Erin’s Story: A Tongue Tie with a Happy Ending

IMG_1691This story was sent to me by an incredibly determined mom. Thank you, Erin B. for sharing with the world!

My daughter had been nursing exclusively until she was 4 months old. She was always colicky, hard to nurse, and would arch her back and scream during feedings. My nipples were constantly sore. She was diagnosed with acid reflux and put on medication, but it never really helped. We had to start her on solids early at 4 months because she always seemed hungry. Then, at 5 months, she flat out refused to nurse. This time, I knew it was more than just “reflux,” and decided to go digging.

I searched high and low and came across some information regarding tongue ties and lip ties.  I immediately made an appointment with our pediatrician to have our daughter checked. He told us that she did not have a tongue tie, and that her lip tie shouldn’t affect feeding, but I had a gut feeling about it and talked to other moms and eventually found Renee–an experienced lactation consultant. (IBCLC)  

Even though Renee practiced in another city, an hour away, I made an appointment and went to see her as she has experience in identifying ankyloglossia (tongue tie). It was a wonderful experience.  Finally someone listened to me!  She was able to identify my daughter’s lip and tongue ties, and help me figure out how to nurse her comfortably, without pain, while waiting to have her ties revised. Renee also contacted my OB and our daughter’s pediatrician to fill them in, and helped us find a wonderful body worker (Michael Hahn) to take our daughter to after her revisions.  (Note: Body work is often needed after the ties are revised to resolve any residual tightness in the jaw and other areas.)

We had both the tongue and lip ties clipped. We saw an immediate difference. A few days after the procedure we took our baby for a session of body work with Michael which helped our baby even more.  I can’t even begin to describe the difference in my baby since her ties were released, but the short of it is that she is a much more settled, content, happy baby who is gaining weight and growing much more efficiently. For the first time, I have seen her content to nurse and know what “milk drunk” looks like. Her reflux and spitting up have also vanished.

I am forever grateful to have found someone to listen to me and help me figure out how to continue to breastfeed my sweet girl. I will not hesitate to seek help again with any breastfeeding issues, and when we have our next baby, I am absolutely hiring Renee to come to the hospital!

Note from Renee: I refer most of my local clients to Dr. Chenelle Roberts for tongue and/or lip tie releases. If you’re not local to Seattle, that’s ok!  I can help you identify tongue tie with a virtual consultation and can locate a provider local to you for the release.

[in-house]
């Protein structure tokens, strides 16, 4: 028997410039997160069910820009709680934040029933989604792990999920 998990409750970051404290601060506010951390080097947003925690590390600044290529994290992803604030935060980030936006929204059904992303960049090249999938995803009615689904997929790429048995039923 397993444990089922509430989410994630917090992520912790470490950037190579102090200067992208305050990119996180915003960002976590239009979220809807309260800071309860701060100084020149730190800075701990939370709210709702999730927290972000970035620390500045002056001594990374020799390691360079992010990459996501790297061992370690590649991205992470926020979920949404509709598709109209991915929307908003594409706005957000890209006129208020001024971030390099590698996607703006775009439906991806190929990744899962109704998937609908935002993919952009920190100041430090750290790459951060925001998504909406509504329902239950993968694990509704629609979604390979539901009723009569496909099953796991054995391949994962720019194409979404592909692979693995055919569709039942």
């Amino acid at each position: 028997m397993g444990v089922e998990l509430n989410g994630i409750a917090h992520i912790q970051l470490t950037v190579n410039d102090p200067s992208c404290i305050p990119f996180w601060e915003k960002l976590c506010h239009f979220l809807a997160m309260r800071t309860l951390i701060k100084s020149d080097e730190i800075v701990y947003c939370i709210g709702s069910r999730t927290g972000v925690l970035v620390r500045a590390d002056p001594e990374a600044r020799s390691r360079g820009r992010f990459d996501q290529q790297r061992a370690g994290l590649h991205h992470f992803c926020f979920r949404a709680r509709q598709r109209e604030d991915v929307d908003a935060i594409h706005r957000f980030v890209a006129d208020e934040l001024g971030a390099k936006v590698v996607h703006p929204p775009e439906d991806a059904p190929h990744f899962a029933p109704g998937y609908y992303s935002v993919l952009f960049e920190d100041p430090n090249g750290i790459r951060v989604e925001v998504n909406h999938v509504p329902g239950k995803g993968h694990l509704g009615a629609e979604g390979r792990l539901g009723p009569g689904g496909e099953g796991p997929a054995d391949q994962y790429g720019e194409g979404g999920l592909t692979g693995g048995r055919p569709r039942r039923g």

Lactation Partners: Awesome Dads!

Lactation Partner and Daughter

Today I had 3 clients. They had quite a bit in common. They were determined to breastfeed. Their babies were girls and they were all less than a week postpartum. The other thing these clients had in common was that their partners were active participants during the consultation. Dads are terribly important to the success of breastfeeding, and these three were absolutely amazing. They are well on their way to being lactation consultants themselves! Continue reading

Bodywork for Baby (Guest Post by Michael Hahn)

Newborn loving his time with Michael!

I often recommend bodywork for the babies of my clients. As a lactation consultant, it is my job to look at the entire baby–not just the mouth–to get to the underlying cause of any breastfeeding challenges. When I see structural issues that may cause a problem for breastfeeding or overall function, I refer to someone I trust. Michael Hahn is one of those very special bodyworkers who I rely on to help me help my clients. Here is what he says about working with infants. Continue reading

My Baby is Tongue Tied?

 

Type I tongue tie–tip of tongue “tied” to floor of mouth.

My lactation consultant told me my baby is tongue tied and she needs to get her frenulum clipped so she can breastfeed. What is a frenulum? Why does my baby need this procedure?

The frenulum is a (usually) thin, fibrous band of connective tissue that connects the underside of the tongue to the floor of the mouth. The mere existence of a lingual (tongue) frenulum is not an indicator of a problem. The important thing is whether the frenulum restricts the movement of the tongue in a way that interferes with its normal functions.  If it does, your baby has a condition known as tongue tie or ankyloglossia. Continue reading

Breastfeeding Hurts and Other Painful Myths!

10589976_622164521361_290742170_nThese are things that I see or read every day: From my clients, from professionals and websites focusing on newborn issues. I know that one post cannot squash these myths completely, but if this helps just a few moms obtain correct information, I’ll be very happy! Each one of these statements could be an entire post. As time goes on, I hope to link each myth with a thorough explanation as to why it’s a myth. But for now, read these and remember they are MYTHS!

Breastfeeding is painful for the first few weeks.

You must pump after every feeding in order to have enough milk.

Engorgement is normal and is a sign that everything is going well.

Continue reading